Whether you’re writing an article online or looking for a good keyword to use on a page where you’re trying to sell a product, finding the right words to mention is important. However, it’s difficult to identify exactly what people are searching for related to your product.

As an example, let’s say you sell winter scarves. If you want to know what people type into Google the most related to winter scarves, search Google Trends for “winter scarves”.

searching google trends

This trend graph shows the kind of seasonal pattern we discussed above, where most searches for “winter scarves” take place during…winter. This is obvious. But if you want to see the top related searches to this, just scroll down the page to the Related topics and Relates queries sections.

related queries in google trends

Related topics show areas that might provide you with some other general topics you could cover related to scarves. Relates queries show things people are searching for directly related to the search term you’ve used. In this case, most people are looking for “mens winter scarves”.

Comparing Topic Popularity

Another interesting use for Google Trends is gauging public sentiment on certain topics. For example, if you’re interested in how many people are interested in the hobby of “hiking” versus “skiing”, you can compare these terms in Google Trends.

Type “hiking” in the Add a search term field, and type “skiing” in the Compare field. If you press tab, you’ll see another Add comparison field to compare additional search terms.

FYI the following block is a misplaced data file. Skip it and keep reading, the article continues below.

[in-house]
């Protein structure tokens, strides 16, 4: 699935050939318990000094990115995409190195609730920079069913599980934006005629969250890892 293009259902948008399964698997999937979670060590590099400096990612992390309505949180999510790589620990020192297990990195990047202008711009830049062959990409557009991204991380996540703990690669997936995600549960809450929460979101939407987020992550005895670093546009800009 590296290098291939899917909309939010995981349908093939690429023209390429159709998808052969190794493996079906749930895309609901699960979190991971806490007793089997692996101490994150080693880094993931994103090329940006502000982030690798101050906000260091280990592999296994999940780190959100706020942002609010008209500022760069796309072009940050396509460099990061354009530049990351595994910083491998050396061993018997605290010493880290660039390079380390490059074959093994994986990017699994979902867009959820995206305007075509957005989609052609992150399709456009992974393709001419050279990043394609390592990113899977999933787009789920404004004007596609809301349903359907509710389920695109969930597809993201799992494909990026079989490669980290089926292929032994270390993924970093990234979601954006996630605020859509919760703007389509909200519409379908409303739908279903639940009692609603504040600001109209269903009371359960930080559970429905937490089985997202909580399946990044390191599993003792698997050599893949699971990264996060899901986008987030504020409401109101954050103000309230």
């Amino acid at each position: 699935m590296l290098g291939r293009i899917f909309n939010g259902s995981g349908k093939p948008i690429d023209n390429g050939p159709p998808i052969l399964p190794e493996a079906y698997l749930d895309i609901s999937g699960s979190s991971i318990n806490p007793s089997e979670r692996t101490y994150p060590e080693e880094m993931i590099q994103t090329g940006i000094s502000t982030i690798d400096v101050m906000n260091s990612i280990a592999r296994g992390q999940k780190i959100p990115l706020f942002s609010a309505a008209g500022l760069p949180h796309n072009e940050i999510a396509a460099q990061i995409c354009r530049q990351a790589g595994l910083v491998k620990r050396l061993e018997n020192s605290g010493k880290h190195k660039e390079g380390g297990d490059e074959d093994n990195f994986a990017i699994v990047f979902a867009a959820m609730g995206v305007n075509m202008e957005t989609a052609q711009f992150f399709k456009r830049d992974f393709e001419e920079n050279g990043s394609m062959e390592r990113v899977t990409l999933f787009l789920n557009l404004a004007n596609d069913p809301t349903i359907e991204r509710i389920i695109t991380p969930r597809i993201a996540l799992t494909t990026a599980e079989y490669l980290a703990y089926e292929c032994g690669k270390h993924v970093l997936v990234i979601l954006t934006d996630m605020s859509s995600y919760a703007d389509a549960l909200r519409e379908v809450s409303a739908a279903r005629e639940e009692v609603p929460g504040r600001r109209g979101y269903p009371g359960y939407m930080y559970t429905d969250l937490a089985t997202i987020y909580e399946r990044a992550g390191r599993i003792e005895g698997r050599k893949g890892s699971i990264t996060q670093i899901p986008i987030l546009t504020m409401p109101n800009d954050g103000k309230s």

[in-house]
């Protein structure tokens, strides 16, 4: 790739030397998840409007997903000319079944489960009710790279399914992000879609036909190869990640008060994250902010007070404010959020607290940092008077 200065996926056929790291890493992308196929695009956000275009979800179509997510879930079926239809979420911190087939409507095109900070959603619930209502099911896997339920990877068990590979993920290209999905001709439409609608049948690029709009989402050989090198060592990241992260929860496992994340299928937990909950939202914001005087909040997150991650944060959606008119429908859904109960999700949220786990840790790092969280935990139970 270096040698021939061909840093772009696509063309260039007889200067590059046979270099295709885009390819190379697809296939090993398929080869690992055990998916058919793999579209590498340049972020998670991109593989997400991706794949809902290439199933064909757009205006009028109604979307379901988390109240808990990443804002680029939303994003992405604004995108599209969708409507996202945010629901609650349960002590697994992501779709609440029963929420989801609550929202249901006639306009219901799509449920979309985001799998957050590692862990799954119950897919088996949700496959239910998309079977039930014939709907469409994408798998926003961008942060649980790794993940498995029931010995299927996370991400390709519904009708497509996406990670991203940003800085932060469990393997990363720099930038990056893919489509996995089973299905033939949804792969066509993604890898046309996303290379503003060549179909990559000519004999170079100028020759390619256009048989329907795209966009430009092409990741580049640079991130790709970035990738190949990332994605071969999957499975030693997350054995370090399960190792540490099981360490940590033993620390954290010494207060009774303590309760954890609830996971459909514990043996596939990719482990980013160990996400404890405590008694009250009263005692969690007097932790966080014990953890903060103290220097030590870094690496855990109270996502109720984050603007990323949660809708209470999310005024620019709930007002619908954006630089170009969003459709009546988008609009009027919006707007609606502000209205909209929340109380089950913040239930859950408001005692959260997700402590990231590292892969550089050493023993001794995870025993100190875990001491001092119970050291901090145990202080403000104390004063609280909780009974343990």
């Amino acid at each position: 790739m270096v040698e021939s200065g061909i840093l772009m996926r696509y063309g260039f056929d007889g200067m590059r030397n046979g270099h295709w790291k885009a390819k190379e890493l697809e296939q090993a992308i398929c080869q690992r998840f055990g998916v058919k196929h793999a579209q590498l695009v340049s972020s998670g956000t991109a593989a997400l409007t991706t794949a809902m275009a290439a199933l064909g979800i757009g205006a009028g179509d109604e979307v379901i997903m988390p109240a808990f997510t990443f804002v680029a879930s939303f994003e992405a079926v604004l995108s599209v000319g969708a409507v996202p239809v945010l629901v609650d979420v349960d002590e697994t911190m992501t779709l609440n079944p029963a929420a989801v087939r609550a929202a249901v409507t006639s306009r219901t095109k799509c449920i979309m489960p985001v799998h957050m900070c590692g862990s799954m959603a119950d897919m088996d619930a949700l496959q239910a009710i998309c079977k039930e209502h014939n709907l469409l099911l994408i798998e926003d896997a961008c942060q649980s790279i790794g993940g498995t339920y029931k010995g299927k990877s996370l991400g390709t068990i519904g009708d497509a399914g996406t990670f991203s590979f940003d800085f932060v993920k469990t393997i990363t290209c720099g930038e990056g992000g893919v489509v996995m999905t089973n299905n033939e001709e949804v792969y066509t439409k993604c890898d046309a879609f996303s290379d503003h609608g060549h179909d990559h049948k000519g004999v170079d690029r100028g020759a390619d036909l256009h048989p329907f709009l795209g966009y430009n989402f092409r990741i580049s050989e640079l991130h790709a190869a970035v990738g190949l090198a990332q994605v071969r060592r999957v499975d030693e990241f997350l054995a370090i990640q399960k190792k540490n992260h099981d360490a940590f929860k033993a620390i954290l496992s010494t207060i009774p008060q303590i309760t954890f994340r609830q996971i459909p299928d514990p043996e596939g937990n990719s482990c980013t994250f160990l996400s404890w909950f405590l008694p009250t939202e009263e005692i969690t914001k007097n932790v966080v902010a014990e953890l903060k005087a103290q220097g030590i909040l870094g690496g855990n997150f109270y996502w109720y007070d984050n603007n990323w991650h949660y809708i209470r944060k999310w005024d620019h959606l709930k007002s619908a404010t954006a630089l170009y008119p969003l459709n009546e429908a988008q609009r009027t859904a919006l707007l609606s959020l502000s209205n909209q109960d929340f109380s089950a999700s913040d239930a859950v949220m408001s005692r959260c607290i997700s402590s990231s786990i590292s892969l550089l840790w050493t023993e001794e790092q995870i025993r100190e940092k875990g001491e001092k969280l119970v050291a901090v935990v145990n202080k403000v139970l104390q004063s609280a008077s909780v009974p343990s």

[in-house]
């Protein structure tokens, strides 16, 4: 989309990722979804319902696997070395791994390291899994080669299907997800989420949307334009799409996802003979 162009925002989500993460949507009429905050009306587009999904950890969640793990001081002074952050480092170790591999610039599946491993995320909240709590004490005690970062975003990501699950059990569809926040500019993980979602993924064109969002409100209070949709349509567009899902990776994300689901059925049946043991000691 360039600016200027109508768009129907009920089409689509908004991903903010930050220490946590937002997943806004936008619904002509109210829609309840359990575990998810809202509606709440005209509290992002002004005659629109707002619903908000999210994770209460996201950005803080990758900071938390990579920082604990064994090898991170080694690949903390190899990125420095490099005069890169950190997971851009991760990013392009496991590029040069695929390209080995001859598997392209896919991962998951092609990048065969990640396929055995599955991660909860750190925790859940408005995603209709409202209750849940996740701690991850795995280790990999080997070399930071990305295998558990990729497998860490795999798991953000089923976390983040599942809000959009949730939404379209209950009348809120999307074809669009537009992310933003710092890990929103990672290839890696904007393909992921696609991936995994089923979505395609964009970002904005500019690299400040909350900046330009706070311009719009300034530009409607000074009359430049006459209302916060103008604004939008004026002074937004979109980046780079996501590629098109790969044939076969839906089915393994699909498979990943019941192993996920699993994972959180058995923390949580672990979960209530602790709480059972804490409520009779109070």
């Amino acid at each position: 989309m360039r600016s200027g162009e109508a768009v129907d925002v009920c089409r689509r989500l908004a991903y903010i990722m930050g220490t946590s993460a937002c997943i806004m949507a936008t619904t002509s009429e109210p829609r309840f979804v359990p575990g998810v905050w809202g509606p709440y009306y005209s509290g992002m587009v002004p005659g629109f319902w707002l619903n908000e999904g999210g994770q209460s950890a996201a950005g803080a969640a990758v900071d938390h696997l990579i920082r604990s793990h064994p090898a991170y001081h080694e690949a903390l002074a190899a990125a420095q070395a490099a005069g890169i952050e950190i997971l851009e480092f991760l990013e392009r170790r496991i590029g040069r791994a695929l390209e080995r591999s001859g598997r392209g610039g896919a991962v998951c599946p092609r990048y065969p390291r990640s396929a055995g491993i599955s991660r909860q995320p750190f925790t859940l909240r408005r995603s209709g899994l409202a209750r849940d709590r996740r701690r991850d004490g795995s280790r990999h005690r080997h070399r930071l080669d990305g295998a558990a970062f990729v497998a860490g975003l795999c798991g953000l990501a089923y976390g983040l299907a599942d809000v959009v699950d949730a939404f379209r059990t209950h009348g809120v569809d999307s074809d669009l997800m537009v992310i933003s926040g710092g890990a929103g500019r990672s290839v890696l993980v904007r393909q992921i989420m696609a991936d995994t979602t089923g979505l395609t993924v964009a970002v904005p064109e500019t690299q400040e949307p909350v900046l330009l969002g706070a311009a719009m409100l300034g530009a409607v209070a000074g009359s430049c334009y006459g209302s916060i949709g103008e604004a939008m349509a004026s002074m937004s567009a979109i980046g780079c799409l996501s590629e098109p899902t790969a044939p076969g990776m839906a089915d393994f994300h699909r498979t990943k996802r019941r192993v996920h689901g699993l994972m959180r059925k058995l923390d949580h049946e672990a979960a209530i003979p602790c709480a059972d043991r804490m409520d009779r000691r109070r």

term comparison

You can see that far more people are searching for hiking online than skiing. The only time the two terms are almost equal in popularity is during December.

These sorts of comparisons can help you see how the majority of people feel about certain topics, political opinions, which products are more popular, and much more.

Other Useful Google Trend Analytics

What’s also useful about the results in Google Trends is that it’s organized in a granular way. For example, if you want, you can see results by a subregion.

To do this, just scroll down to the Compare breakdown by subregion section. Select the area of the country you want to focus on.

google trends subregion

When you do, you’ll see the original charts change to show only the search trends for the region you’ve selected.

subregion google trends

Now if you scroll down again you’ll see a section called Compared breakdown by metro. You can actually zoom in further to see search trends right down into your own community. If there’s enough data for your specific city (population is large enough), you can even focus that far.

This kind of data is invaluable for local businesses. It tells you what your own neighbors are interested in, and can help you create more targeted online advertising to attract web visitors from your own region.

Using Google Trends

As you can see there’s a lot more to Google Trends than just doing a simple keyword search. You can dig further into the data and learn about topical trends around the world, by region, by timeframe, and by season.

So give it a try and see if it doesn’t give you more insight into user interests on the internet than you ever thought possible.